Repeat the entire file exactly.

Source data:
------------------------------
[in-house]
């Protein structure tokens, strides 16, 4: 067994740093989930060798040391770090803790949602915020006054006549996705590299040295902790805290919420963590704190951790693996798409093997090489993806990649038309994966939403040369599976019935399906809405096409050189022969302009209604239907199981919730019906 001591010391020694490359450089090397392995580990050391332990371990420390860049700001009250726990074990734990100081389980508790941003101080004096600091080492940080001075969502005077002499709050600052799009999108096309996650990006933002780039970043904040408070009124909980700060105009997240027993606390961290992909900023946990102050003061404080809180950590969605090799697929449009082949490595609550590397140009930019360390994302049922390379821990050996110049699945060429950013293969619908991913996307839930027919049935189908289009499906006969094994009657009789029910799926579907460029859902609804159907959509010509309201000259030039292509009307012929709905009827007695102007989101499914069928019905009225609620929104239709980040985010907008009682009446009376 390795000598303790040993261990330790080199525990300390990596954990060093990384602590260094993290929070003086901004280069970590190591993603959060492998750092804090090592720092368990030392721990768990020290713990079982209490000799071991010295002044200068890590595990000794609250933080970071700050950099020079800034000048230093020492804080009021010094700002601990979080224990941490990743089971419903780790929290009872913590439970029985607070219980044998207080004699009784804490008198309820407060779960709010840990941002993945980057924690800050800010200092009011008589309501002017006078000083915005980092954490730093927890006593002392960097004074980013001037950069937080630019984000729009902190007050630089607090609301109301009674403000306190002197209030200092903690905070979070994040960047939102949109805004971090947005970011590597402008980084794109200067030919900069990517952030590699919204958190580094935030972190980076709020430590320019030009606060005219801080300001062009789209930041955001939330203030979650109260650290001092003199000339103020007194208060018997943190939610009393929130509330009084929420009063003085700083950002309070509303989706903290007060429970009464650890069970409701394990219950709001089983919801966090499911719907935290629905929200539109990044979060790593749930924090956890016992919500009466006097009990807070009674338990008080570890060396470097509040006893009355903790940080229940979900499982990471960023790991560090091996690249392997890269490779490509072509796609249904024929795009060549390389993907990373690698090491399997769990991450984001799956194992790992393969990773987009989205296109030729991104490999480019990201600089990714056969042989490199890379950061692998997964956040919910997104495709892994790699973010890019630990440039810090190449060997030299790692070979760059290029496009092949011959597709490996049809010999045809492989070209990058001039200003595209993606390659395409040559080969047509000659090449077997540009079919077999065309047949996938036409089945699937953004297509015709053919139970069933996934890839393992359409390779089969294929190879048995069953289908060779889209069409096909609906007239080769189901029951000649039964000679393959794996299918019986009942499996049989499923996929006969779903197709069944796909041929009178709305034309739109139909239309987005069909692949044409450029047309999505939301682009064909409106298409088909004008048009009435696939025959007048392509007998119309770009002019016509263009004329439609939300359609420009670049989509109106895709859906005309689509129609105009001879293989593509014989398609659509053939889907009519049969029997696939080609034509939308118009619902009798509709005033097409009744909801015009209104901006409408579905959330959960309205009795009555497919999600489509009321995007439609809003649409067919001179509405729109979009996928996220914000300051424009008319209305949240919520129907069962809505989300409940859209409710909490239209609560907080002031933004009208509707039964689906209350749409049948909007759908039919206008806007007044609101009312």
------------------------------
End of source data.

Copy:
[in-house]
């Protein structure tokens, strides 16, 4: 067994740093989930060798040391770090803790949602915020006054006549996705590299040295902790805290919420963590704190951790693996798409093997090489993806990649038309994966939403040369599976019935399906809405096409050189022969302009209604239907199981919730019906 001591010391020694490359450089090397392995580990050391332990371990420390860049700001009250726990074990734990100081389980508790941003101080004096600091080492940080001075969502005077002499709050600052799009999108096309996650990006933002780039970043904040408070009124909980700060105009997240027993606390961290992909900023946990102050003061404080809180950590969605090799697929449009082949490595609550590397140009930019360390994302049922390379821990050996110049699945060429950013293969619908991913996307839930027919049935189908289009499906006969094994009657009789029910799926579907460029859902609804159907959509010509309201000259030039292509009307012929709905009827007695102007989101499914069928019905009225609620929104239709980040985010907008009682009446009376 390795000598303790040993261990330790080199525990300390990596954990060093990384602590260094993290929070003086901004280069970590190591993603959060492998750092804090090592720092368990030392721990768990020290713990079982209490000799071991010295002044200068890590595990000794609250933080970071700050950099020079800034000048230093020492804080009021010094700002601990979080224990941490990743089971419903780790929290009872913590439970029985607070219980044998207080004699009784804490008198309820407060779960709010840990941002993945980057924690800050800010200092009011008589309501002017006078000083915005980092954490730093927890006593002392960097004074980013001037950069937080630019984000729009902190007050630089607090609301109301009674403000306190002197209030200092903690905070979070994040960047939102949109805004971090947005970011590597402008980084794109200067030919900069990517952030590699919204958190580094935030972190980076709020430590320019030009606060005219801080300001062009789209930041955001939330203030979650109260650290001092003199000339103020007194208060018997943190939610009393929130509330009084929420009063003085700083950002309070509303989706903290007060429970009464650890069970409701394990219950709001089983919801966090499911719907935290629905929200539109990044979060790593749930924090956890016992919500009466006097009990807070009674338990008080570890060396470097509040006893009355903790940080229940979900499982990471960023790991560090091996690249392997890269490779490509072509796609249904024929795009060549390389993907990373690698090491399997769990991450984001799956194992790992393969990773987009989205296109030729991104490999480019990201600089990714056969042989490199890379950061692998997964956040919910997104495709892994790699973010890019630990440039810090190449060997030299790692070979760059290029496009092949011959597709490996049809010999045809492989070209990058001039200003595209993606390659395409040559080969047509000659090449077997540009079919077999065309047949996938036409089945699937953004297509015709053919139970069933996934890839393992359409390779089969294929190879048995069953289908060779889209069409096909609906007239080769189901029951000649039964000679393959794996299918019986009942499996049989499923996929006969779903197709069944796909041929009178709305034309739109139909239309987005069909692949044409450029047309999505939301682009064909409106298409088909004008048009009435696939025959007048392509007998119309770009002019016509263009004329439609939300359609420009670049989509109106895709859906005309689509129609105009001879293989593509014989398609659509053939889907009519049969029997696939080609034509939308118009619902009798509709005033097409009744909801015009209104901006409408579905959330959960309205009795009555497919999600489509009321995007439609809003649409067919001179509405729109979009996928996220914000300051424009008319209305949240919520129907069962809505989300409940859209409710909490239209609560907080002031933004009208509707039964689906209350749409049948909007759908039919206008806007007044609101009312």